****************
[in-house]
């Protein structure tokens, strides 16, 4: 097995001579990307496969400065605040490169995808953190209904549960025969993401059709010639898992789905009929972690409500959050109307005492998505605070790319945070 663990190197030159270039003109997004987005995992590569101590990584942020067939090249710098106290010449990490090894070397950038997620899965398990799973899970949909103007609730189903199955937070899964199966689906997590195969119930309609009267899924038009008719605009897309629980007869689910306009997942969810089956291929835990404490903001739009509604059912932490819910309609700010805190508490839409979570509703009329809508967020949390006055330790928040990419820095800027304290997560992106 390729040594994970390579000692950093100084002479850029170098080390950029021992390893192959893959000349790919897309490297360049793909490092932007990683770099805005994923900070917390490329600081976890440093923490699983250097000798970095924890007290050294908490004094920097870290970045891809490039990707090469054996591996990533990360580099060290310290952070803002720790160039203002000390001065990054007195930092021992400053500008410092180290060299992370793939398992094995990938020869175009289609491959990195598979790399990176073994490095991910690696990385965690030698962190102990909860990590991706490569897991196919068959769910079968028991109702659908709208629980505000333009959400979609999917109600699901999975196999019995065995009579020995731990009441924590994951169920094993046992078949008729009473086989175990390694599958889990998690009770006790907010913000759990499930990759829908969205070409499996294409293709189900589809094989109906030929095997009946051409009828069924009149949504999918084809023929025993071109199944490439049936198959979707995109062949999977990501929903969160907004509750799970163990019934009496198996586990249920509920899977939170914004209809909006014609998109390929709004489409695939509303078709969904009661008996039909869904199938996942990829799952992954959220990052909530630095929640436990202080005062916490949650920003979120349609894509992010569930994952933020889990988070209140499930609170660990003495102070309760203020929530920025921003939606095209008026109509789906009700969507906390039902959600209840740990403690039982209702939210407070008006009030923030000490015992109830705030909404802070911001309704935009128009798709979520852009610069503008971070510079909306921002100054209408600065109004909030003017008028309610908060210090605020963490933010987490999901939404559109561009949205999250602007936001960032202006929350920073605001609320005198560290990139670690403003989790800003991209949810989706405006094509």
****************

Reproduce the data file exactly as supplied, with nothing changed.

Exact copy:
[in-house]
């Protein structure tokens, strides 16, 4: 097995001579990307496969400065605040490169995808953190209904549960025969993401059709010639898992789905009929972690409500959050109307005492998505605070790319945070 663990190197030159270039003109997004987005995992590569101590990584942020067939090249710098106290010449990490090894070397950038997620899965398990799973899970949909103007609730189903199955937070899964199966689906997590195969119930309609009267899924038009008719605009897309629980007869689910306009997942969810089956291929835990404490903001739009509604059912932490819910309609700010805190508490839409979570509703009329809508967020949390006055330790928040990419820095800027304290997560992106 390729040594994970390579000692950093100084002479850029170098080390950029021992390893192959893959000349790919897309490297360049793909490092932007990683770099805005994923900070917390490329600081976890440093923490699983250097000798970095924890007290050294908490004094920097870290970045891809490039990707090469054996591996990533990360580099060290310290952070803002720790160039203002000390001065990054007195930092021992400053500008410092180290060299992370793939398992094995990938020869175009289609491959990195598979790399990176073994490095991910690696990385965690030698962190102990909860990590991706490569897991196919068959769910079968028991109702659908709208629980505000333009959400979609999917109600699901999975196999019995065995009579020995731990009441924590994951169920094993046992078949008729009473086989175990390694599958889990998690009770006790907010913000759990499930990759829908969205070409499996294409293709189900589809094989109906030929095997009946051409009828069924009149949504999918084809023929025993071109199944490439049936198959979707995109062949999977990501929903969160907004509750799970163990019934009496198996586990249920509920899977939170914004209809909006014609998109390929709004489409695939509303078709969904009661008996039909869904199938996942990829799952992954959220990052909530630095929640436990202080005062916490949650920003979120349609894509992010569930994952933020889990988070209140499930609170660990003495102070309760203020929530920025921003939606095209008026109509789906009700969507906390039902959600209840740990403690039982209702939210407070008006009030923030000490015992109830705030909404802070911001309704935009128009798709979520852009610069503008971070510079909306921002100054209408600065109004909030003017008028309610908060210090605020963490933010987490999901939404559109561009949205999250602007936001960032202006929350920073605001609320005198560290990139670690403003989790800003991209949810989706405006094509």